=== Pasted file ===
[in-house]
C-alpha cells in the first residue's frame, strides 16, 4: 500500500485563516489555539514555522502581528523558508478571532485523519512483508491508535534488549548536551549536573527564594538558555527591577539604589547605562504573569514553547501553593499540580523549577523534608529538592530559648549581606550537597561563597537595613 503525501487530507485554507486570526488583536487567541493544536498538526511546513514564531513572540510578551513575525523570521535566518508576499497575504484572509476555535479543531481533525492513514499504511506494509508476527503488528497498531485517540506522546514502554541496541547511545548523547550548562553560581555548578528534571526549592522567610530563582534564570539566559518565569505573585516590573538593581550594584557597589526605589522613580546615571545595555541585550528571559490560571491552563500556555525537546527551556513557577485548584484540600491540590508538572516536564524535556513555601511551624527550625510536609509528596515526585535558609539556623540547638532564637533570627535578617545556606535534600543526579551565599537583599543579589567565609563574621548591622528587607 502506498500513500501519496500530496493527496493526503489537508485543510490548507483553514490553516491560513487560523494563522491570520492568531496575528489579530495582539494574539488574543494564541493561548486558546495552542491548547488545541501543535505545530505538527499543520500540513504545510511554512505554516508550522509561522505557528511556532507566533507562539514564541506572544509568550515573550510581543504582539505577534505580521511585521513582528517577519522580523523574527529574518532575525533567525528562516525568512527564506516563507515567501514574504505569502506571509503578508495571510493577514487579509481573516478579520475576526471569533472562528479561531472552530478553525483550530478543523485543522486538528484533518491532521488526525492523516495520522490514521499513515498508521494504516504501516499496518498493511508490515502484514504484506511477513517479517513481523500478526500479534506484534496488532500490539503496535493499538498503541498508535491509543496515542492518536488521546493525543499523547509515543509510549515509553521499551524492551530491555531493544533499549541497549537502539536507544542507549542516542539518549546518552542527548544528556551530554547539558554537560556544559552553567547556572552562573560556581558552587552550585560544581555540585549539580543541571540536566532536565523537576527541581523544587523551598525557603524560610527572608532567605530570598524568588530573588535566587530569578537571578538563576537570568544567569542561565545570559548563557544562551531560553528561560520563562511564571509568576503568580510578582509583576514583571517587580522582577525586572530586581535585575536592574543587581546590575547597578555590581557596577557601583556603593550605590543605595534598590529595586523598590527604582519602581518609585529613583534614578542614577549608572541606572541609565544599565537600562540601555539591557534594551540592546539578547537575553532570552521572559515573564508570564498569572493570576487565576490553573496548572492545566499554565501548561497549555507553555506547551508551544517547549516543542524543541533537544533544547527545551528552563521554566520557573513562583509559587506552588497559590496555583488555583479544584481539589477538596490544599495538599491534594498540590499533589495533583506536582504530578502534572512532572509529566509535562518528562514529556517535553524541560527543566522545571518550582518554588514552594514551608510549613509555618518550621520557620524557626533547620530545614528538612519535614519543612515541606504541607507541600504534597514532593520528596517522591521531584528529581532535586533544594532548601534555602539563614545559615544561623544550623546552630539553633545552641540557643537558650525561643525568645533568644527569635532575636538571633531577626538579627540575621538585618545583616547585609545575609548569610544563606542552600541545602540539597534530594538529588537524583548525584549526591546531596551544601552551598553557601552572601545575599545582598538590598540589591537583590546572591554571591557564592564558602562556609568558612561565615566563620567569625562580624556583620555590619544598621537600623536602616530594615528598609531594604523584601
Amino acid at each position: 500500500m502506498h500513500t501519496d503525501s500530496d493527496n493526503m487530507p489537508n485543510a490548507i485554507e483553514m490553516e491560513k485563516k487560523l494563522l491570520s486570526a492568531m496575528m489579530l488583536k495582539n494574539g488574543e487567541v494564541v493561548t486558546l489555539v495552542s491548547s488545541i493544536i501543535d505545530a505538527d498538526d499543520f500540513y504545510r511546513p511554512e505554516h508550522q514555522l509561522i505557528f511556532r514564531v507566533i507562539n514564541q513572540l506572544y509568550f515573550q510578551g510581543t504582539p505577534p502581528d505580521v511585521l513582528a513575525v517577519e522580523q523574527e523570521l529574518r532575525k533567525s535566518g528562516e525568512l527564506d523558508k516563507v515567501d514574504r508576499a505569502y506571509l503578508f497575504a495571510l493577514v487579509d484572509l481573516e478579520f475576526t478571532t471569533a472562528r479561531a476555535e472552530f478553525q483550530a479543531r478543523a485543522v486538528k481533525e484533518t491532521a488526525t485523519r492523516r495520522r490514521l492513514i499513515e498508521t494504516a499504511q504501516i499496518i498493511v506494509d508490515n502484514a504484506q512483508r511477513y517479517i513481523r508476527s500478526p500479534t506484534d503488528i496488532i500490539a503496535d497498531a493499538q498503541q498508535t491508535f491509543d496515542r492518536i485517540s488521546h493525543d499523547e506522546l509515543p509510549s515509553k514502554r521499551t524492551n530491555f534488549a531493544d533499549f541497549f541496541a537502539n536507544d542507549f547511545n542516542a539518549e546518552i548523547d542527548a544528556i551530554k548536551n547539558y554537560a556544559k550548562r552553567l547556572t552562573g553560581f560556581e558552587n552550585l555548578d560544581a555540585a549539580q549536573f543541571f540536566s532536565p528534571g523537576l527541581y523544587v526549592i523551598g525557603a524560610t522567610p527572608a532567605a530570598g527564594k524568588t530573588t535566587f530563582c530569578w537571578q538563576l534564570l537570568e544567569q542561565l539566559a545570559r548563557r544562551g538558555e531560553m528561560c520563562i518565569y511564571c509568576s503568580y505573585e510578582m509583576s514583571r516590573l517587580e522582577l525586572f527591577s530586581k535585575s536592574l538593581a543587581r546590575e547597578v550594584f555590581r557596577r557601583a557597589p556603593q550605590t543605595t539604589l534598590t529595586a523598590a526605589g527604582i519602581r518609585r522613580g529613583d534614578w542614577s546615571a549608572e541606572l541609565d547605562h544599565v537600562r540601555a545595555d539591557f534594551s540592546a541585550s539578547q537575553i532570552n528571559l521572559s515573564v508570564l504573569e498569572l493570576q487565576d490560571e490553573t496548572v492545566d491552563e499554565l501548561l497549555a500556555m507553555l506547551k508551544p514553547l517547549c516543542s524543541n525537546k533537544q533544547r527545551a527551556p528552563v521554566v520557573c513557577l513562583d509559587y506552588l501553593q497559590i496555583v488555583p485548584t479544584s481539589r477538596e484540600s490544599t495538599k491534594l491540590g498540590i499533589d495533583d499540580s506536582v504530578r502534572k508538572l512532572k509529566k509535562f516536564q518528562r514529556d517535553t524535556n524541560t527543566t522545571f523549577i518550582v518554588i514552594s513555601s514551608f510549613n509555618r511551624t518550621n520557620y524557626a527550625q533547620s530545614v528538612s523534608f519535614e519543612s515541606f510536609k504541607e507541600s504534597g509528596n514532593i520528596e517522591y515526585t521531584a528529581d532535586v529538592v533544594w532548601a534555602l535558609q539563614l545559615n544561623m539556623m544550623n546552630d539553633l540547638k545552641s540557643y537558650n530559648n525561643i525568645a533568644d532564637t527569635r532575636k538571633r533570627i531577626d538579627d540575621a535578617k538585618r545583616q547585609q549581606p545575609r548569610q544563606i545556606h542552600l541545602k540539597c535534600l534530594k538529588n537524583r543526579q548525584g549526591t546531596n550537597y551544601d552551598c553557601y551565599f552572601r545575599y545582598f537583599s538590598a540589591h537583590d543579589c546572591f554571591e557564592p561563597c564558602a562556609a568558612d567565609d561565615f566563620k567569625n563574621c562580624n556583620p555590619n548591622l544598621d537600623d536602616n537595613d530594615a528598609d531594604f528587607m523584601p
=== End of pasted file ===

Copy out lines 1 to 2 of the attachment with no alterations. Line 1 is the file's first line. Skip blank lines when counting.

[in-house]
C-alpha cells in the first residue's frame, strides 16, 4: 500500500485563516489555539514555522502581528523558508478571532485523519512483508491508535534488549548536551549536573527564594538558555527591577539604589547605562504573569514553547501553593499540580523549577523534608529538592530559648549581606550537597561563597537595613 503525501487530507485554507486570526488583536487567541493544536498538526511546513514564531513572540510578551513575525523570521535566518508576499497575504484572509476555535479543531481533525492513514499504511506494509508476527503488528497498531485517540506522546514502554541496541547511545548523547550548562553560581555548578528534571526549592522567610530563582534564570539566559518565569505573585516590573538593581550594584557597589526605589522613580546615571545595555541585550528571559490560571491552563500556555525537546527551556513557577485548584484540600491540590508538572516536564524535556513555601511551624527550625510536609509528596515526585535558609539556623540547638532564637533570627535578617545556606535534600543526579551565599537583599543579589567565609563574621548591622528587607 502506498500513500501519496500530496493527496493526503489537508485543510490548507483553514490553516491560513487560523494563522491570520492568531496575528489579530495582539494574539488574543494564541493561548486558546495552542491548547488545541501543535505545530505538527499543520500540513504545510511554512505554516508550522509561522505557528511556532507566533507562539514564541506572544509568550515573550510581543504582539505577534505580521511585521513582528517577519522580523523574527529574518532575525533567525528562516525568512527564506516563507515567501514574504505569502506571509503578508495571510493577514487579509481573516478579520475576526471569533472562528479561531472552530478553525483550530478543523485543522486538528484533518491532521488526525492523516495520522490514521499513515498508521494504516504501516499496518498493511508490515502484514504484506511477513517479517513481523500478526500479534506484534496488532500490539503496535493499538498503541498508535491509543496515542492518536488521546493525543499523547509515543509510549515509553521499551524492551530491555531493544533499549541497549537502539536507544542507549542516542539518549546518552542527548544528556551530554547539558554537560556544559552553567547556572552562573560556581558552587552550585560544581555540585549539580543541571540536566532536565523537576527541581523544587523551598525557603524560610527572608532567605530570598524568588530573588535566587530569578537571578538563576537570568544567569542561565545570559548563557544562551531560553528561560520563562511564571509568576503568580510578582509583576514583571517587580522582577525586572530586581535585575536592574543587581546590575547597578555590581557596577557601583556603593550605590543605595534598590529595586523598590527604582519602581518609585529613583534614578542614577549608572541606572541609565544599565537600562540601555539591557534594551540592546539578547537575553532570552521572559515573564508570564498569572493570576487565576490553573496548572492545566499554565501548561497549555507553555506547551508551544517547549516543542524543541533537544533544547527545551528552563521554566520557573513562583509559587506552588497559590496555583488555583479544584481539589477538596490544599495538599491534594498540590499533589495533583506536582504530578502534572512532572509529566509535562518528562514529556517535553524541560527543566522545571518550582518554588514552594514551608510549613509555618518550621520557620524557626533547620530545614528538612519535614519543612515541606504541607507541600504534597514532593520528596517522591521531584528529581532535586533544594532548601534555602539563614545559615544561623544550623546552630539553633545552641540557643537558650525561643525568645533568644527569635532575636538571633531577626538579627540575621538585618545583616547585609545575609548569610544563606542552600541545602540539597534530594538529588537524583548525584549526591546531596551544601552551598553557601552572601545575599545582598538590598540589591537583590546572591554571591557564592564558602562556609568558612561565615566563620567569625562580624556583620555590619544598621537600623536602616530594615528598609531594604523584601